Fans of “light” adventure literature bought their books actively – and still buy them. So actively that literary critic Vladimir Laryonov wrote: “The Russian reader has long been engulfed by a wave of ‘time-travel’ fiction. This storm…has not subsided for many years. A revisionist rewriting of the past with the help of “Cossacks” from the present has become a constant and beloved pastime for a whole cohort of literary craftsmen… A significant portion of domestic readers (young and not so young) literally thirst for any victories, even if they are fictional victories in a made-up past.”
In turn, Leonid Fishman – a political scientist and researcher of modern Russian history – commented on Russian literary tastes in the mid-2000s: “The loss of our country’s status as a great power with all its known consequences caused a wave of a kind of revanchism and revisionism in domestic science fiction since the early 1990s. The cultural values imposed on Russia were being revised. Numerous alternative versions of history were created in which Russia (Russia-Eurasia) was a great power.”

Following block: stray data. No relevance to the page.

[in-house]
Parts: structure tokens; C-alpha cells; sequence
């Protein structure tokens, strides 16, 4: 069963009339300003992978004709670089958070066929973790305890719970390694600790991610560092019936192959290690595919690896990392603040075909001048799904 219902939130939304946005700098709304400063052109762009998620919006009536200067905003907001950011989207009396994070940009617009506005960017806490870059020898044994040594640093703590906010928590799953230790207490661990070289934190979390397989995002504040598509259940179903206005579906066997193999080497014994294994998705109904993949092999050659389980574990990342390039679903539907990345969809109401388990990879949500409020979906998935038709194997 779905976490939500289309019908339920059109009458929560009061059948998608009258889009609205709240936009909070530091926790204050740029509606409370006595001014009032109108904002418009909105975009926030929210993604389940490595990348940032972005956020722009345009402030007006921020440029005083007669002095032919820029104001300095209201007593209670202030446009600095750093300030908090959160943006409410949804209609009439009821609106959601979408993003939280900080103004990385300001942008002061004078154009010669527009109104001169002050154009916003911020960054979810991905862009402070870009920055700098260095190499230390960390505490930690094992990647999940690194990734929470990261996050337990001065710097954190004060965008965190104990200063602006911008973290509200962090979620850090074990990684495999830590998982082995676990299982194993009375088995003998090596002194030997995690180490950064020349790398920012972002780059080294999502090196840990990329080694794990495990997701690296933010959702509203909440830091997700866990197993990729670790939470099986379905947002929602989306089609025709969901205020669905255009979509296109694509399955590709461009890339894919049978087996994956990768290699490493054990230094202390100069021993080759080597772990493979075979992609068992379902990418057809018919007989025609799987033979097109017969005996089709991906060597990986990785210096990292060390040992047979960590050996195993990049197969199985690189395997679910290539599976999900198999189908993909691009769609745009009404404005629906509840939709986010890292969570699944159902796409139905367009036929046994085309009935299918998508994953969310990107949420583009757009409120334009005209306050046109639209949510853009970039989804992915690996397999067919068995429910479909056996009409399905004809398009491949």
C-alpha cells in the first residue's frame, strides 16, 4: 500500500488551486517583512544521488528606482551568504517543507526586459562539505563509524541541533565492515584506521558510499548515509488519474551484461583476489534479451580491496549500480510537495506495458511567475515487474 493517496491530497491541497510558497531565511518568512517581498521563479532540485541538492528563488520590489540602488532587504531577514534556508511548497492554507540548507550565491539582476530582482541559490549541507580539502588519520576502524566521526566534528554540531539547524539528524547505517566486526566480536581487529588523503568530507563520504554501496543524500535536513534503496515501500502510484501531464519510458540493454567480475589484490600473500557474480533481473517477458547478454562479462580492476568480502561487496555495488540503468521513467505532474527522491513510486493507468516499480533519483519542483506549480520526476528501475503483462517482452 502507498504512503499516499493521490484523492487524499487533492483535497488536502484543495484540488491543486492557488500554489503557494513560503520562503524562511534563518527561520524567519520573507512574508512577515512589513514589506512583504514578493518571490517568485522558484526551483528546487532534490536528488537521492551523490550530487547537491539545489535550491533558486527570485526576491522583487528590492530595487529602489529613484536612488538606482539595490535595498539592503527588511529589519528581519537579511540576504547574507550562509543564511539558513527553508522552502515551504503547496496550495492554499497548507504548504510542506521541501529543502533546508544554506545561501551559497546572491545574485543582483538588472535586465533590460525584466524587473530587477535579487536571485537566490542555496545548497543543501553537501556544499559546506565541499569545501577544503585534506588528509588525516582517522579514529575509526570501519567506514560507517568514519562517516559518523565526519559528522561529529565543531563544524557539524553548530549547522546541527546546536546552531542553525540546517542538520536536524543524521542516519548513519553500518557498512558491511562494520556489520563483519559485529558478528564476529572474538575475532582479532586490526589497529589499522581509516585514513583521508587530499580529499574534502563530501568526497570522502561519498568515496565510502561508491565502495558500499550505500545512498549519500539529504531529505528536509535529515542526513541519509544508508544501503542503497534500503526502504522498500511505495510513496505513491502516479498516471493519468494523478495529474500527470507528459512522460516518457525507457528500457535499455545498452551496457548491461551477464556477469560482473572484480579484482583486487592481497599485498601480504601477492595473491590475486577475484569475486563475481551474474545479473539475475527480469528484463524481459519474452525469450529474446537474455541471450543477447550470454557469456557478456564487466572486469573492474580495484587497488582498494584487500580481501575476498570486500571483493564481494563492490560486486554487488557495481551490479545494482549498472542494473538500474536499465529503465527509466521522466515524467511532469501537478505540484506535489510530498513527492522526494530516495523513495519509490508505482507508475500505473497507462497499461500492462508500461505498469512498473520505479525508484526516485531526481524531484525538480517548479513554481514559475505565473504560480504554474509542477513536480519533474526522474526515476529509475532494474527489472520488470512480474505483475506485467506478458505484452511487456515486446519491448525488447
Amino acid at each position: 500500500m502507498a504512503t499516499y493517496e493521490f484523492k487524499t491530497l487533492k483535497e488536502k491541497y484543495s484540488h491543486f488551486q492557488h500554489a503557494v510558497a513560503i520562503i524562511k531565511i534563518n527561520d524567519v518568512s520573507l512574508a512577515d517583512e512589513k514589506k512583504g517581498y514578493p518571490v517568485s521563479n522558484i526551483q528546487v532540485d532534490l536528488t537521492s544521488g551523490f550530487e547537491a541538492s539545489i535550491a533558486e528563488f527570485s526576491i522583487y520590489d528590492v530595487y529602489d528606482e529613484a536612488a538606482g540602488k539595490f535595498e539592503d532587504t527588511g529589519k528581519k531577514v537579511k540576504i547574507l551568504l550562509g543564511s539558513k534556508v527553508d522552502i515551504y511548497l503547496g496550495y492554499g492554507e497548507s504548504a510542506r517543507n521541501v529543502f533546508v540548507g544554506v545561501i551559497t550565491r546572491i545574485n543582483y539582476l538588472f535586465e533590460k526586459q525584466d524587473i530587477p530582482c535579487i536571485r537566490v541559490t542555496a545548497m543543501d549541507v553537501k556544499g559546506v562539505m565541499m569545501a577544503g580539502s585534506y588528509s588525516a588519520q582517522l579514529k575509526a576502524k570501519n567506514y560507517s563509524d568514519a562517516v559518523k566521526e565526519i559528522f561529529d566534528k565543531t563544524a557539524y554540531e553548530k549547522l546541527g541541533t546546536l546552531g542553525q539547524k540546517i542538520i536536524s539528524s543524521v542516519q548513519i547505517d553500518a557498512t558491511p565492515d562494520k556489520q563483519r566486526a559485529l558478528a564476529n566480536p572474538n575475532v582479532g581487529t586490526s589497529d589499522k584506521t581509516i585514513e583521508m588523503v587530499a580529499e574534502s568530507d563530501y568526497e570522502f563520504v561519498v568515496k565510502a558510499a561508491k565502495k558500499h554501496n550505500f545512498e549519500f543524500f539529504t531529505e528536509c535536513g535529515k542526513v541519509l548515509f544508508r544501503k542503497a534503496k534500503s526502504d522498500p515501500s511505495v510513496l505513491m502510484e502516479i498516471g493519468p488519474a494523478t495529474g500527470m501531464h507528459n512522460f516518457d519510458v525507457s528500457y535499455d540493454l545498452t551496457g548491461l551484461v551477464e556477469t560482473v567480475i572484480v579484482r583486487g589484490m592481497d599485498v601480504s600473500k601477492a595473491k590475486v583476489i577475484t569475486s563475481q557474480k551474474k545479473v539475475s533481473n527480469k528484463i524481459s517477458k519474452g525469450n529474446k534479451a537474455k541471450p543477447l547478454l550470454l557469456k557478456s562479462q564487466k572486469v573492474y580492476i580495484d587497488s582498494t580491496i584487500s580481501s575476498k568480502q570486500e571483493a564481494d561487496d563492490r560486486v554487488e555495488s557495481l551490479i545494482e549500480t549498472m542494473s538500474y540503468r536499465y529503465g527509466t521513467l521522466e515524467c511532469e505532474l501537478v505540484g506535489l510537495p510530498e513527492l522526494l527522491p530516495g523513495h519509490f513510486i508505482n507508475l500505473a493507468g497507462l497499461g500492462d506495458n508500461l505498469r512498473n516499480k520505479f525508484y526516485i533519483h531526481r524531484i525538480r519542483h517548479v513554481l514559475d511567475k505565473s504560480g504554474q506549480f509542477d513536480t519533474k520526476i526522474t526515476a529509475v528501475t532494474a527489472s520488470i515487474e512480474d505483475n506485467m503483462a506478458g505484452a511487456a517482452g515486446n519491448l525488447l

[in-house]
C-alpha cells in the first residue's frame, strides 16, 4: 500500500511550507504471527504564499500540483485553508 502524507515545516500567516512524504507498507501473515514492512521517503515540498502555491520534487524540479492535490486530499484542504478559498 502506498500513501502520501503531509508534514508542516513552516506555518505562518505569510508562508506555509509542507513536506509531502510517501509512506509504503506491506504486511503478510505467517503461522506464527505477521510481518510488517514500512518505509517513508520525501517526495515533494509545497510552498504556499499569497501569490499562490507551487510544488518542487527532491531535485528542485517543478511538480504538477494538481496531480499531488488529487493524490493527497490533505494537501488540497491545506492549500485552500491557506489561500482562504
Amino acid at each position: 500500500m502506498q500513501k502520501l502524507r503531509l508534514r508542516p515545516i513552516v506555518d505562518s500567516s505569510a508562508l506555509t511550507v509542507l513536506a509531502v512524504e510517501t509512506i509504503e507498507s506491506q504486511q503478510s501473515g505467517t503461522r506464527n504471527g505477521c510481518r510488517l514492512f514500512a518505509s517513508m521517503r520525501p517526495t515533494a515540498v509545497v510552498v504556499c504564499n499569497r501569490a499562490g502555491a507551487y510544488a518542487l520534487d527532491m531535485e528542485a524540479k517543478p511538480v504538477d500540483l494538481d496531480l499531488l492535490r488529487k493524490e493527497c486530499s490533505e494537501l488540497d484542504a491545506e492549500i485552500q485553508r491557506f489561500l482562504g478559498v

What do “numerous alternative versions of history” represent in “time-travel” literature? Generally, the plots of these books do not shine with diversity. Typically, a contemporary person accidentally or intentionally travels to the past, often inhabiting someone: an ordinary person, a famous military leader (such as Andrei Kolchak), or even a ruler (Peter the Great, Joseph Stalin, or Adolf Hitler). Using their knowledge of the time they have travelled to, as well as all modern skills, the hero changes the course of history, corrects the mistakes of humanity, and accelerates scientific development. Thanks to the time-traveling heroes, the USSR or imperial Russia quickly defeat not only real historical enemies (Nazi Germany), but also potential enemies – the USA and Great Britain. And, of course, they achieve global domination.